Monitoring changes in raft culture in China's coastal waters（2020）
Target 14.2: By 2020, sustainably manage and protect marine and coastal ecosystems to avoid significant adverse impacts, including by strengthening their resilience and take action for their restoration, to achieve healthy and productive oceans.
Dynamic monitoring datasets (at 30 m spatial resolution ) of the distribution of raft culture in key coastal provinces of China in 2017, 2019 and 2020 are generated for the first time, aided by deep learning.
Findings indicate that the area of marine raft culture in China is still in the growth phase, while the area of raft culture within the boundaries of the coastal ecological conservation red line has remained stable on the whole.
Marine raft culture is an important form of marine aquaculture. It has three subsets, namely, floating raft culture, cage culture and longline culture. Compared to nearshore pond and mudflat aquaculture, raft culture is more difficult to manage because it is further away from the coast. Because raft culture tends to be scattered around a large area, traditional monitoring methods, such as onsite measurement using navigation and positioning systems, is labor-intensive, time-consuming and unproductive when accurate results of a large area are required. As an important part of Big Earth Data, satellite imagery can help overcome the inadequacies of field survey and is a reliable, state-of-the-art technology for safe and effective multi-temporal dynamic monitoring of marine raft culture across large areas.
◎ Gaofen-3 and Sentinel-1/2 satellite imagery of China's coastal waters for 2017, 2019 and 2020, of which the 2017 and 2019 data were for the period April to September of each year and the 2020 data, from April to June.
◎ Validated field survey data of marine raft culture for 2018.
◎ Policy data, including data on red line planning for the protection of marine ecosystems.
For the purposes of this study, an AI-enabled remote sensing approach that supports large-area, complex-scenario monitoring of marine raft culture farms was used. A large number of representative samples were selected along the south-north axis, to ensure the applicability of models obtained through machine learning to different scenarios. In view of the unique characteristics of remotely sensed imagery of raft culture farms, multi-core convolutional layers, additional texture features and other enhancements were used to improve the deep learning neural network.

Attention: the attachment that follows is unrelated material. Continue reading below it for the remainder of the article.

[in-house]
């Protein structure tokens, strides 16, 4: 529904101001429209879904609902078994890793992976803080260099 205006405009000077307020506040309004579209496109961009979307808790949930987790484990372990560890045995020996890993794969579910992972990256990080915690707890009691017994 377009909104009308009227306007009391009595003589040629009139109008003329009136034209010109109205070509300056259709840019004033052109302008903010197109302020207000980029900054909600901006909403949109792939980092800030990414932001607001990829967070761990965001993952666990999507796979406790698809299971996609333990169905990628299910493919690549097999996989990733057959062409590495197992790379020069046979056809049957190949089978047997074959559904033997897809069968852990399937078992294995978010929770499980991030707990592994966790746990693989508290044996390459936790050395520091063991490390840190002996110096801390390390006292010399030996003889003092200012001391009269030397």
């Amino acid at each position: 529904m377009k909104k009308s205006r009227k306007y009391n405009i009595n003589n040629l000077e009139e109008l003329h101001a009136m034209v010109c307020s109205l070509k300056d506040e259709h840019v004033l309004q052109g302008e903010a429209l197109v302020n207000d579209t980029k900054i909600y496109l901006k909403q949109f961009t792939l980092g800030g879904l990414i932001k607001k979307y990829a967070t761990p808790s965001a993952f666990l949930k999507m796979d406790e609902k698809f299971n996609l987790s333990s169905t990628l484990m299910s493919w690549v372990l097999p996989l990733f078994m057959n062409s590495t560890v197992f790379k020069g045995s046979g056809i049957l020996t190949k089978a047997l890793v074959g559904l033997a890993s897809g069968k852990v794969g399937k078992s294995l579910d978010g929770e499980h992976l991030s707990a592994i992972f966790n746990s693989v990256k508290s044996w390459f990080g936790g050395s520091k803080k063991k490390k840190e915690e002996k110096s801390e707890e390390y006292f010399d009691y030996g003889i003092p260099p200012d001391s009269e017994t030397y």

Results and analysis
In this study, Jiangsu province and Fujian province were chosen to be monitored for changes in their raft culture farms (Fig. 6-6 and Fig. 6-7). It is found that most of raft culture farms are located close to shore. From 2017 to 2020, the total area of raft culture in the two provinces was in the growth phase, with a slowdown in the rate of growth.
Figure 6-6. Observed distribution, and change thereto, of raft culture in Jiangsu province
Furthermore, a change analysis in the context of the ecological protection red line finds little change to most of the marine aquaculture within the boundaries of the red line after the red line came into force.
Figure 6-7. Observed distribution, and change thereto, of raft culture in Fujian province
Marine aquaculture is not only an important means whereby marine resources are used for human purposes, but also an important factor that has a bearing on the health of marine ecosystems. While large-scale, whole-area monitoring using traditional methodology for aquaculture survey is very challenging, the increasing availability of satellite remote sensing data and other Big Earth Data provides a new way of overcoming this problem. Going forward, we shall extend the application of Big Earth Data to the relevant domains, determine the optimal remote sensing time slots for different raft culture farms in various marine areas, and improve the accuracy and timeliness of information obtained from marine aquaculture monitoring in terms of type, scale, period and any change in the aquaculture farm environment.